VintageFreak makes an interesting point though. And it depends on how you manage your portfolio. Usually core means that it is a long term holding that has a broad mandate (i.e. not a niche or sector position). You could make a case for both FAIRX and FMIHX as core holdings. FMIHX may have more conventional holdings for a large cap fund though and FAIRX makes some more unconventional value plays. So, I wouldn't compare them directly.

    For the record, I own FMIMX FMI Common Stock and FAIRX.
  • I know you have asked specifically about FMIHX, but I like to use balanced funds as core holdings instead of pure equity funds. For me, a core holding should mirror your risk tolerance, which means you are less likely to sell it at the wrong time. My core holdings are OAKBX (Oakmark Equity and Income) and FPA Cresccent (FPACX) in roughly equal amounts. I would have preferred a more global balanced fund, but have not found one that I am comfortable with.

    Another possibility is to use something like PRPFX (Permanent Portfolio) as a core holding.
  • For what interest it holds, here's the old profile of FMI Large Cap, one of the first "stars in the shadows."

    My plan, going forward, is to mix new fund profiles each month with complete rewrites for the best of the FundAlarm archive funds. FMI Large is on that "to do" list.

    As ever,

  • I use to own this fund and its one of my favorites. I recently transfered it to OAKBX (after a profit) because I wanted to consolidate my Roth IRA's and immediatly realized that was a mistake. I guess that's sellers remorse. I can't say it was a mistake was more of a lateral move, but I'm more upset because I did it in the first place. There was no reason I couldn't hold onto both. I've decided I'm going to start DCAing back into it. I just like everything about the fund too much not to invest in it. I like the way the managers invest and communicate to to the investors in the shareholder reports etc...
  • We do not use FMI Large Cap. It is certainly an ok option, and the concentrated portfolio is a plus. You might consider using a fund with smaller asset size. That would give the managers much more flexibility in the short term, until the fund gains popularity. We have been adding DGHM All Cap Value (DGAIX) to a number of our client accounts. Great history as a separately managed fund, consistent philosophy, reasonable fees of 0.99%. The retail shares are a higher 1.27%, but still reasonable for a very small, newer fund. And the attraction of being all-cap rather than held to a specific size of company is a real plus.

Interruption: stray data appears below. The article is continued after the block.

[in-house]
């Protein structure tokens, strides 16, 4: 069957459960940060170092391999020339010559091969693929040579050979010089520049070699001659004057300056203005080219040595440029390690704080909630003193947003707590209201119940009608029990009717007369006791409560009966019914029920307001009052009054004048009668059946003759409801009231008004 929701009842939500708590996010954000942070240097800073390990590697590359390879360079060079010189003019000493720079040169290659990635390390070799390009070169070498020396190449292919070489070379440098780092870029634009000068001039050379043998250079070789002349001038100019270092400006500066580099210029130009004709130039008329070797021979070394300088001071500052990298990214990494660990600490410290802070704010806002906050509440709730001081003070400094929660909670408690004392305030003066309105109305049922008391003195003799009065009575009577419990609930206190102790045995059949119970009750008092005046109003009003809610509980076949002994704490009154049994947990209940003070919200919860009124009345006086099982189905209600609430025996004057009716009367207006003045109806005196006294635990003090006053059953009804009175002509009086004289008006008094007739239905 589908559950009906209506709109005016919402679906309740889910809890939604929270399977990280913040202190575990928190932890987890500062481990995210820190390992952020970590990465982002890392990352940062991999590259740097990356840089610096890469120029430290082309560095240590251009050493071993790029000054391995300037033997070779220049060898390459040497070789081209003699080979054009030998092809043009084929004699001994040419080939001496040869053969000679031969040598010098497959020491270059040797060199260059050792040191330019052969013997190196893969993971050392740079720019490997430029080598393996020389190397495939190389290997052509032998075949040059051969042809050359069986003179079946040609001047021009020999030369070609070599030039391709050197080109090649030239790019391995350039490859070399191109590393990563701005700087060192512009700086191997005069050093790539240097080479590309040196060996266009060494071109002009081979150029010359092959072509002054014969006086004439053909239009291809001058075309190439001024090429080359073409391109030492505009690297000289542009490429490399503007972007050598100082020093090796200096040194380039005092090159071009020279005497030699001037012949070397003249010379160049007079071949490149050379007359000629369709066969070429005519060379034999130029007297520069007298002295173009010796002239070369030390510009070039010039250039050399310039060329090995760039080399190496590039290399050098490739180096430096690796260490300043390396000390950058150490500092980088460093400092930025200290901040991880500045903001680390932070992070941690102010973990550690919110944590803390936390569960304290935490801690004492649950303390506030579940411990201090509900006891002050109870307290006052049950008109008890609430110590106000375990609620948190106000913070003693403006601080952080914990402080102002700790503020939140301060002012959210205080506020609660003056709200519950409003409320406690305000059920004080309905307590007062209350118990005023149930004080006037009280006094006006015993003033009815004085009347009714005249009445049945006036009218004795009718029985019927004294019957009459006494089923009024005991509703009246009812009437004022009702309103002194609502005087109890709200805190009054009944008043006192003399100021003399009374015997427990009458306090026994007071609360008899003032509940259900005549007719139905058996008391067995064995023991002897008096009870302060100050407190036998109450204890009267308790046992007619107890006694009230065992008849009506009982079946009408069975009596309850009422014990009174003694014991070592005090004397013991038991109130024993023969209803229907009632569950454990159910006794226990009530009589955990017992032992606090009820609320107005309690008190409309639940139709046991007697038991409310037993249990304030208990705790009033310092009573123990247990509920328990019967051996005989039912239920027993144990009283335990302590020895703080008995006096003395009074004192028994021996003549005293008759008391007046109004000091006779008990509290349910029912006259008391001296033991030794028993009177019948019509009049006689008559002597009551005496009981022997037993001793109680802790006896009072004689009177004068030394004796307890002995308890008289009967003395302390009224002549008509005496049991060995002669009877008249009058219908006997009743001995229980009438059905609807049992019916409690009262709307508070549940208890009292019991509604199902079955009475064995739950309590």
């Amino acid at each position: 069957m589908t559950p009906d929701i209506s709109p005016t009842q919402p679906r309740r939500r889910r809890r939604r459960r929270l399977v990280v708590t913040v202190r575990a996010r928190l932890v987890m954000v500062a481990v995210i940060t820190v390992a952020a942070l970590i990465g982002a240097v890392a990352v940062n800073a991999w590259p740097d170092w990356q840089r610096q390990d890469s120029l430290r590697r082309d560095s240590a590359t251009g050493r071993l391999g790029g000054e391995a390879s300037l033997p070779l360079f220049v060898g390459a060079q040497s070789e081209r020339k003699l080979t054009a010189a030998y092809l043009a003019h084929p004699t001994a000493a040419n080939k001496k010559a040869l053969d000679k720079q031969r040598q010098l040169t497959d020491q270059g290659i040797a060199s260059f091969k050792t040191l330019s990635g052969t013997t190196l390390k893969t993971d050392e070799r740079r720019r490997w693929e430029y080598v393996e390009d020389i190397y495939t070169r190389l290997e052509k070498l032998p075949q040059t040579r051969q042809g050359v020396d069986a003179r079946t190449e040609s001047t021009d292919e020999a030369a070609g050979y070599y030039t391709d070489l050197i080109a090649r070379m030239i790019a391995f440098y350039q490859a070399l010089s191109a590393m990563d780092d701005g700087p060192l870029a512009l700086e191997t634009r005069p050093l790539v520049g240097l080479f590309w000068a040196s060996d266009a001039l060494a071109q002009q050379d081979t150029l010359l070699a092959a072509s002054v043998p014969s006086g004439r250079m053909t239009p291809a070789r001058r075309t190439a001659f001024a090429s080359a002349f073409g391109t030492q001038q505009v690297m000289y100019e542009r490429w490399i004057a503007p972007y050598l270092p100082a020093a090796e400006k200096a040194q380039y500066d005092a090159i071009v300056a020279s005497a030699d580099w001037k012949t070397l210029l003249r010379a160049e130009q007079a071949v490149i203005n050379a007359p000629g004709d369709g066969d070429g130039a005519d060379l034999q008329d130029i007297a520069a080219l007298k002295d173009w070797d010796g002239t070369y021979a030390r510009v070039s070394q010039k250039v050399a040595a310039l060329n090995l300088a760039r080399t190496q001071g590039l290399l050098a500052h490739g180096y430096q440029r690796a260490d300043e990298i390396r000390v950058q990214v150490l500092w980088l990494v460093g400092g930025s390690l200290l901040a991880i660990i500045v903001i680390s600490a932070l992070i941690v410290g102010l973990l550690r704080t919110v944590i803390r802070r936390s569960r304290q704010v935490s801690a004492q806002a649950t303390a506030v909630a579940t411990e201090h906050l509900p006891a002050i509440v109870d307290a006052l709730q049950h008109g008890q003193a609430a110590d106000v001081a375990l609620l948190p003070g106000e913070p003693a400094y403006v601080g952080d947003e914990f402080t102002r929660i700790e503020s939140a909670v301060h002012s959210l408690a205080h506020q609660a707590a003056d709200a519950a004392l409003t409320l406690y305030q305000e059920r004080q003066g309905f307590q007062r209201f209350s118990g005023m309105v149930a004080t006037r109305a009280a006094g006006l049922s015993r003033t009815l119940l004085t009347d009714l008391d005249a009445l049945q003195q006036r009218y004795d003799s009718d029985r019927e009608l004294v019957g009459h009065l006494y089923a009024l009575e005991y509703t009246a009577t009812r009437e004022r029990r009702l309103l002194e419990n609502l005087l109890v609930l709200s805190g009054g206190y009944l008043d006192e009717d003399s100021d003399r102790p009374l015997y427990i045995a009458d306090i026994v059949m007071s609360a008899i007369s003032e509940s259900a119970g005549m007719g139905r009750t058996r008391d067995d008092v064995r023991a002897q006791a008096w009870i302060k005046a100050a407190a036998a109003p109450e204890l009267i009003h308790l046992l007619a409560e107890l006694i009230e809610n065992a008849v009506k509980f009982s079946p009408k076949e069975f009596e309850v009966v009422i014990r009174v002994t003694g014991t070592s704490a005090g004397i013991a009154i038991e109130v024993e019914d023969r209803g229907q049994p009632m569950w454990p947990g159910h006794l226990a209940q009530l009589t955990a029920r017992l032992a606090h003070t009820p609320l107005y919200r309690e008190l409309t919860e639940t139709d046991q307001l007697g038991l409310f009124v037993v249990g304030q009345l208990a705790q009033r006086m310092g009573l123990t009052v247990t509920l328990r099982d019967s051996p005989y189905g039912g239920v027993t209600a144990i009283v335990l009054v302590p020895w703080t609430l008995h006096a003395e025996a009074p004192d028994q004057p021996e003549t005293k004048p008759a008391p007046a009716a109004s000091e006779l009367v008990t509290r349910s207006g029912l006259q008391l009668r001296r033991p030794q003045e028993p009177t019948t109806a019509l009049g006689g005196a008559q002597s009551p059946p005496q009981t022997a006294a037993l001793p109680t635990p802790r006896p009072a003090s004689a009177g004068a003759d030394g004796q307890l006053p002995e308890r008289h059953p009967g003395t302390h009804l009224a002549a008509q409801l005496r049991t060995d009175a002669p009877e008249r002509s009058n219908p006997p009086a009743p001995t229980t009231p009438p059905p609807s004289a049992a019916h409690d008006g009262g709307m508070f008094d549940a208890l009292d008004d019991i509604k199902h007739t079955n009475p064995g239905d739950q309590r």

There are other funds like this. Osterweis (OSTFX) is very similar to DGHM in terms of owning all sizes of companies. They can be a bit more growth-oriented than DGHM, but I would not get hung up about growth/value when picking managers and funds.

    My guess is that FMI Large Cap is an good option. Just don't tie yourself to large, mid, small, value, growth. What I would spend time on is finding the best managers who will give you an overall diversified portfolio.
  • edited April 2011
    There is nothing wrong in using a concentrated fund as a core holding. My definition of a core holding is that it is diversified enough to be representative of the market at large. Some say 20 stocks is enough diversification. I call it "manager risk". That's all.

    The question was not "what is a good core fund", it was suggesting using FAIRX in lieu of FMIHX as a core fund. I'm sure you'll agree any answer is only as good as the question asked.
  • I will be interested in your take on their new International Fund. I think FMIHX dabbled in International, but am not sure. Not sure if they have enough International "expertise", if you know what I'm saying. Oakmark Small Cap anyone?:-)
  • edited April 2011

    Both are making concentrated bets in that managers are deciding to invest only in a small number of positions they are comfortable with. With both, you can make the argument you are taking more "manager risk" rather than "market risk".
    There is still significant market risk left. You are not eliminating market risk as these funds still have very high market risk. You might want to think that you are replacing a portion of the market risk with manager risk which is lower but sometimes manager risk is actually bigger but we will never now until next time. It happens over and over again and investors move from one fund to another after disappointment.

    Many actively managed funds in 2008, 2009 decline actually did worse than the index funds. Fairholme during the decline did not fair well, it just recovered more quickly by taking big bets. Many others did not do that well. Will Berkowitz right again next time. I do not know. His investors surely do hope so!
  • FYI - DGHMX- DGHM All-Cap Value Investor is the investor class of DGAIX and is available for $2500 min.